With roughly 32 million people displaced, more than 1,300 killed and nearly a third of the country still underwater following a monsoon season intensified by climate change, Pakistan is offering a grim case study of the potential consequences of rising global temperatures.
“I have seen many humanitarian disasters in the world, but I have never seen climate carnage on the scale of the floods here in Pakistan,” United Nations Secretary-General António Guterres said a weekend press conference in Karachi after touring the flooding that has resulted from the combination of melting glaciers and rainfall nearly six times the 30-year average.
While the flooding has turned much of the country’s southern provinces into vast inland lakes and destroyed more than 1.7 million homes, it is also covering farmland, wiping out cotton and rice crops (two of Pakistan's top exports), and preventing farmers from planting fall wheat, which helps feed the population of more than 220 million.
“Emissions are rising as people die in floods and famines. And this is insanity,” Guterres said. “This is collective suicide. From Pakistan, I am issuing a global appeal: Stop the madness; end the war with nature; invest in renewable energy now.”
As the monsoon season nears its close, more rain is still in the forecast, raising fears that flooding could still worsen before the waters recede. Officials in Sindh province had worked over the last few days to try to shore up a major electricity station that supplies power to six provincial districts where millions of people live, Reuters reported.
Since last month, the flooding has disrupted the education of approximately 3.5 million children in Pakistan, the United Nations said late last week. Pakistan’s economy, which was already suffering due to debt and the worst inflation in 47 years, is expected to face an even greater test in the months ahead as food shortages are predicted and the estimates for the total financial losses from the flooding near $30 billion.
In a call on Sunday with Turkish President Recep Tayyip Erdogan, Pakistani Prime Minister Shehbaz Sharif said that the massive flooding was likely to lower his country’s GDP by two percentage points.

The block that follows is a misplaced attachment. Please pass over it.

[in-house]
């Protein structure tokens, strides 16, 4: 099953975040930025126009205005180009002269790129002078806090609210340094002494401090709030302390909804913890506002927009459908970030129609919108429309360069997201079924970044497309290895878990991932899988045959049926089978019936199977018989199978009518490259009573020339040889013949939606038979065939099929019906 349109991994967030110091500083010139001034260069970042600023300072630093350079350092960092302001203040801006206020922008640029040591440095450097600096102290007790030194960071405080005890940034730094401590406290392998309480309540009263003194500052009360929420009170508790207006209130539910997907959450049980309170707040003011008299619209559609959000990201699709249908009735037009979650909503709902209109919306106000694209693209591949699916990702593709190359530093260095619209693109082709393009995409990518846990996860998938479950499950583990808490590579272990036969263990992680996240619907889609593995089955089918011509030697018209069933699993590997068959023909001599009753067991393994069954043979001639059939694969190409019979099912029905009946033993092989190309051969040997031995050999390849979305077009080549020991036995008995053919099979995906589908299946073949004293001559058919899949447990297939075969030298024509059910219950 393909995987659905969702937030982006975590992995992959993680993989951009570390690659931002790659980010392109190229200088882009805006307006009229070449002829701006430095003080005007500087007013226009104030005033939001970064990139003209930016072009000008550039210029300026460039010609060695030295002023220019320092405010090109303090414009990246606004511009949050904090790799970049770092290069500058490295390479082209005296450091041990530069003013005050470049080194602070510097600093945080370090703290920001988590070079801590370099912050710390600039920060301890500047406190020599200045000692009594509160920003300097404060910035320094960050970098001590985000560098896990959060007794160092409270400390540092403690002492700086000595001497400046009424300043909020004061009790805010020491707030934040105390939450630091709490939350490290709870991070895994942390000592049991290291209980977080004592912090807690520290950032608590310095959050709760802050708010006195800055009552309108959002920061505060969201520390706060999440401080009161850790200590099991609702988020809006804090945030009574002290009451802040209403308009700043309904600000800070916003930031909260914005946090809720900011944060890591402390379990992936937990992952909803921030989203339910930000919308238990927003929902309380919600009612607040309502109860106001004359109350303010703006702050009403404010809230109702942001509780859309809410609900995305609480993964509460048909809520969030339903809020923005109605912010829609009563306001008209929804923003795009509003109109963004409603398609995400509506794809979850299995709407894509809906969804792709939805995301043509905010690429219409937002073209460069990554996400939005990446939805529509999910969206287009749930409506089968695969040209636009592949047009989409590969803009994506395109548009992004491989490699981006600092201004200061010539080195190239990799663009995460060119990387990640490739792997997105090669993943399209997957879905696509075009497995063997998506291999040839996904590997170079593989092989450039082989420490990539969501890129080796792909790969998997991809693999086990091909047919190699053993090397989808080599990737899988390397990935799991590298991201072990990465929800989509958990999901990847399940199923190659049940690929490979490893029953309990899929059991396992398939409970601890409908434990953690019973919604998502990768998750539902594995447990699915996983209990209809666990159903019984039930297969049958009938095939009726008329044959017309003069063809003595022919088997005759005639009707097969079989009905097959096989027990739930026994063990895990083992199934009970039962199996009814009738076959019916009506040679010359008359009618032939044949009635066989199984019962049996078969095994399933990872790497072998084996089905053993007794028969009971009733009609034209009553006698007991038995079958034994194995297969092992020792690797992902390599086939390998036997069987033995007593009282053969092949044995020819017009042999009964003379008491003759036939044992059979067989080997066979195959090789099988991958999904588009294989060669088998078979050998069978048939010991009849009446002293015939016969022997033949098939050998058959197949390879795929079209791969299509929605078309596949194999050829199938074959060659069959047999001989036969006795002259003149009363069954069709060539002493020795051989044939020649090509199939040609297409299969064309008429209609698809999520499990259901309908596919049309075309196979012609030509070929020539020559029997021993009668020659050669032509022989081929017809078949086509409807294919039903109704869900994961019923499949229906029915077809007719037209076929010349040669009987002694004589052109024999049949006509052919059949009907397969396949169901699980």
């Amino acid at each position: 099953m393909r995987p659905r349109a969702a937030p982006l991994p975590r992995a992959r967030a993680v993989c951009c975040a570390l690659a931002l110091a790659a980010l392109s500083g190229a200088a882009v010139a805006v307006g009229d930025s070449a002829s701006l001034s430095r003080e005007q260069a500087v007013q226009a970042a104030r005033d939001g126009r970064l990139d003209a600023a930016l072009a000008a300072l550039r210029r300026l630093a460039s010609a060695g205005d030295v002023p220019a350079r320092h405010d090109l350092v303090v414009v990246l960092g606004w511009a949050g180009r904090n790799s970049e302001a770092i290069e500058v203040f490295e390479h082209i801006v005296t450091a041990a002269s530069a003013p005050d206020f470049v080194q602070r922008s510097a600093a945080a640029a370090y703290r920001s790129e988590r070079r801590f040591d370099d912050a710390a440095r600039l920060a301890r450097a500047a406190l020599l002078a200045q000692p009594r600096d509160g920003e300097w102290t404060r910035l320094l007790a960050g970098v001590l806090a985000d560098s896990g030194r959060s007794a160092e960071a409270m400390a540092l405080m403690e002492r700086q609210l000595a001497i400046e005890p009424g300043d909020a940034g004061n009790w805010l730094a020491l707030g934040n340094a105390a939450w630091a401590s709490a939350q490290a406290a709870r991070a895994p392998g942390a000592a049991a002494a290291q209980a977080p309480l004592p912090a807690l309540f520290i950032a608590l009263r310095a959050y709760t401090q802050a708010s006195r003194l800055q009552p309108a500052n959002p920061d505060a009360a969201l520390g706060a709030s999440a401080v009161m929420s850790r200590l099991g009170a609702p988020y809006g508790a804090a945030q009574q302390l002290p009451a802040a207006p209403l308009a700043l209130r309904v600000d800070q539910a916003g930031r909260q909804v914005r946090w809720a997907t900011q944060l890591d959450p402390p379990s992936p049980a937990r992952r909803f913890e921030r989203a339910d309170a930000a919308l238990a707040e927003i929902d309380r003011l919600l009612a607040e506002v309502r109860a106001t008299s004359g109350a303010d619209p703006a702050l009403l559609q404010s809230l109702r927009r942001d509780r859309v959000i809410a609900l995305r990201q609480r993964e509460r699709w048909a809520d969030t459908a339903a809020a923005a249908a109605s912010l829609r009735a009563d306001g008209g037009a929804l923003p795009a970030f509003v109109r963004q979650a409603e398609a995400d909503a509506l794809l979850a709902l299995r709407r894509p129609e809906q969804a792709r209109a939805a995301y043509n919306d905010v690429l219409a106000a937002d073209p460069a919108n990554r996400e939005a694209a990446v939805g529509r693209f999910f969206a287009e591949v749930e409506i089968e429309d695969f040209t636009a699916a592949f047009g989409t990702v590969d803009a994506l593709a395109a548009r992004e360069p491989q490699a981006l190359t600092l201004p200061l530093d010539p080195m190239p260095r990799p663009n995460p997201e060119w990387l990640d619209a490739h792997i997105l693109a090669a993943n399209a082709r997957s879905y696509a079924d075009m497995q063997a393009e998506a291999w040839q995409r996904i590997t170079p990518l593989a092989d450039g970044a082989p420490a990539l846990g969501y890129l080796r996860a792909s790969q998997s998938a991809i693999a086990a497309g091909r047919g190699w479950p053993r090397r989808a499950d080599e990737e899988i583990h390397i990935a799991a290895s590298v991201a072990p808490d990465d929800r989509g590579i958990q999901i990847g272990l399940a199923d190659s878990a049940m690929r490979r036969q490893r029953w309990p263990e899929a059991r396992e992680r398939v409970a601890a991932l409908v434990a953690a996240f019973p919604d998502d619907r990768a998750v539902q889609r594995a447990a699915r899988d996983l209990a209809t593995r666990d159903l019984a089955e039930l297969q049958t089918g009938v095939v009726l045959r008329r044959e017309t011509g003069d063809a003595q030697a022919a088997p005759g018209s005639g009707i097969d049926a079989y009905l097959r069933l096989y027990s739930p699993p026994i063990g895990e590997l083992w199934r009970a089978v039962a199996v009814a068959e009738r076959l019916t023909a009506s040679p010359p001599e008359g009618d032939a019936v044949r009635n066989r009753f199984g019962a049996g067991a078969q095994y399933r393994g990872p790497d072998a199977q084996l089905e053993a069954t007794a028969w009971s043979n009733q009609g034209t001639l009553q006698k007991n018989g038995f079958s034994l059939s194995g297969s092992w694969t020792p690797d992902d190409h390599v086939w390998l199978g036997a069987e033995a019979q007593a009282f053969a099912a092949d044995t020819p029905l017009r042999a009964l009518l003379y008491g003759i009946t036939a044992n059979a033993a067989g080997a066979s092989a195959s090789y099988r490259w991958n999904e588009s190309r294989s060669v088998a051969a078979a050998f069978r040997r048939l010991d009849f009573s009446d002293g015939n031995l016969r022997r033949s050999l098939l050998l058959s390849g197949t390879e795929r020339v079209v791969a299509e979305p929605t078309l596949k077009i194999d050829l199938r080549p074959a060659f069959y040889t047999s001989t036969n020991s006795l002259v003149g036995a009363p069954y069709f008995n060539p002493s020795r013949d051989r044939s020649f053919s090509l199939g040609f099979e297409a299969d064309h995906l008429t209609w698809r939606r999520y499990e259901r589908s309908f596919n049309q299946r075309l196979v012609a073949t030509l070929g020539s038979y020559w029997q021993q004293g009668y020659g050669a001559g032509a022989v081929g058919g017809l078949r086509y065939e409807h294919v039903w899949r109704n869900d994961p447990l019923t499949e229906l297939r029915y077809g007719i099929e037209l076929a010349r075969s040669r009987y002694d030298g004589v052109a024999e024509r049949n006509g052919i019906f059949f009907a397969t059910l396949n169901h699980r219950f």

“Pakistan is grappling with the immediate challenge of averting an imminent food insecurity in the country as well as providing for rescue and rehabilitation of the victims of this climate-induced calamity,” Sharif told Erdogan, NDTV reported.
“There is an acute sense of despair in all corners of the country. In the immediate term, families are likely to go hungry as employment dries up and they cannot afford food," Shabnam Baloch, Pakistan director for the International Rescue Committee, said in Monday press release. "Meanwhile, we know that during times of crisis, women and girls are at an increased risk of violence, exploitation and abuse, as pressures mount for households to access an income and source food and essential household supplies."
The United States has sent troops to Sukkur Airport in central Pakistan to help deliver 600,000 pounds of supplies, and United States Agency for International Development administrator Samantha Power announced $20 million in new assistance for Pakistan late last week, in addition to the $30 million previously pledged.
Studies have shown that for every degree Celsius of temperature rise the atmosphere holds 7 percent more moisture, which unloads in extreme rainfall events such as the ones that have so far struck Pakistan, Kentucky, China, South Korea, Texas, Illinois, Wyoming, Missouri and California this summer.
Global greenhouse gas emissions continue to rise, raising the amount of carbon in the atmosphere and worsening the greenhouse effect and pushing temperatures more than 1.1 degrees Celsius above pre-industrial levels. Without a dramatic and immediate reduction in greenhouse gas emissions, the devastation coming out of places like Pakistan will continue to become more commonplace, the United Nations has warned.
“Today it’s Pakistan, tomorrow it could be your country, wherever you live. This is a global crisis. ... It requires a global response,” Guterres said.